2019 @Alfresco Analyst Day: use case with RBC Capital Markets

Jim Williams, Head of Operations and Shared Services Technology for RBC Capital Markets had an on-stage fireside chat with Bernadette Nixon about what they’ve been doing with Alfresco over the past five years.

The focus of their implementation is back office operations, including trade confirmations, settlement and other transactions, especially with all of the regulatory implications and changes. They started looking at this in 2015 for a specific use case (equity trade confirmations) when they had no cohesive platform and many manual processes, and now have several different applications on Alfresco technology. Their transactions tend to be more complex, not just simple financial transactions, so have specific concerns with integrating multiple sources of information, and multiple business rules regarding regulations and compliance. They were an early customer for the Application Development Framework (ADF), and it has allowed them to build apps more quickly due to shared components such as single signon. They’re now replacing some of their 10-year-old legacy processes that were initially on Pega, providing more agility in the deployed processes.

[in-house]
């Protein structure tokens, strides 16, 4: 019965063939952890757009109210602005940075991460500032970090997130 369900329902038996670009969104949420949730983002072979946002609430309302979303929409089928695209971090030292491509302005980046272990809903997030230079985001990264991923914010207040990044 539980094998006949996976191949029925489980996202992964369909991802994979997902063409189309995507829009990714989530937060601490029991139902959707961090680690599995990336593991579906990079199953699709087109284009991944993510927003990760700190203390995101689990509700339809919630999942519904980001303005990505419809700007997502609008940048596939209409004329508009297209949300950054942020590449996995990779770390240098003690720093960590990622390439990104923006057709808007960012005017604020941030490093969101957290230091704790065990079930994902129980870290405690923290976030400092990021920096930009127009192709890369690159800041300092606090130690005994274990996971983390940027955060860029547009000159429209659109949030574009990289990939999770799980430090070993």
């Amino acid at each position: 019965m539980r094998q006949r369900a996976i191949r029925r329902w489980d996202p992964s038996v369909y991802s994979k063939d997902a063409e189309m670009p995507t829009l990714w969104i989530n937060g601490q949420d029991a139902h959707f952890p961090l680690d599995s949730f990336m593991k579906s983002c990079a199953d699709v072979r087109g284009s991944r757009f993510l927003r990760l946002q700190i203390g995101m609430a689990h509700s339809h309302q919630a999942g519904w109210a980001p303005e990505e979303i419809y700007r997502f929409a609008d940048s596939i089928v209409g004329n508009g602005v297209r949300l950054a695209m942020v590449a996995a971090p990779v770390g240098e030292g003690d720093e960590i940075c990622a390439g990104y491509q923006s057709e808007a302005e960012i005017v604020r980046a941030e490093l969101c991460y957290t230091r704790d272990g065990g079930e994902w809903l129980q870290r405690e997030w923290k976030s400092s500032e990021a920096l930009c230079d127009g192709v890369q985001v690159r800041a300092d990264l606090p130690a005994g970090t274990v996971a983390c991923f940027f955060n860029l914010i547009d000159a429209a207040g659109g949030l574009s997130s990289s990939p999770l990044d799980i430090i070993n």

He shared some great feedback from the actual users of the applications on their experience and the benefits that they’re seeing, which included the usual operational hot buttons of simplification, cost reduction, productivity increase, reduced risk and scalability, plus innovation and transformation. He joked that they’ve reduced their organizational dependency on Excel, but that’s a very real measure: when I work with enterprise customers on improving processes, I always look for the “spreadsheet and email” processes that we need to replace.

They explored RPA technology but came to the inevitable conclusion that it was just a stopgap: it can make a bad process work a bit faster or better, but it doesn’t fundamentally make it a good process. This was an interesting comment following on a side conversation that I had with Nixon at the break about how Lean Six Sigma initiatives — still all the rage in many financial organizations — are more about incremental improvement than transformation.

Happy to see a process-centric use case taking top billing here: I may need to reassess my earlier statement that Alfresco sometimes forgets about process. 🙂

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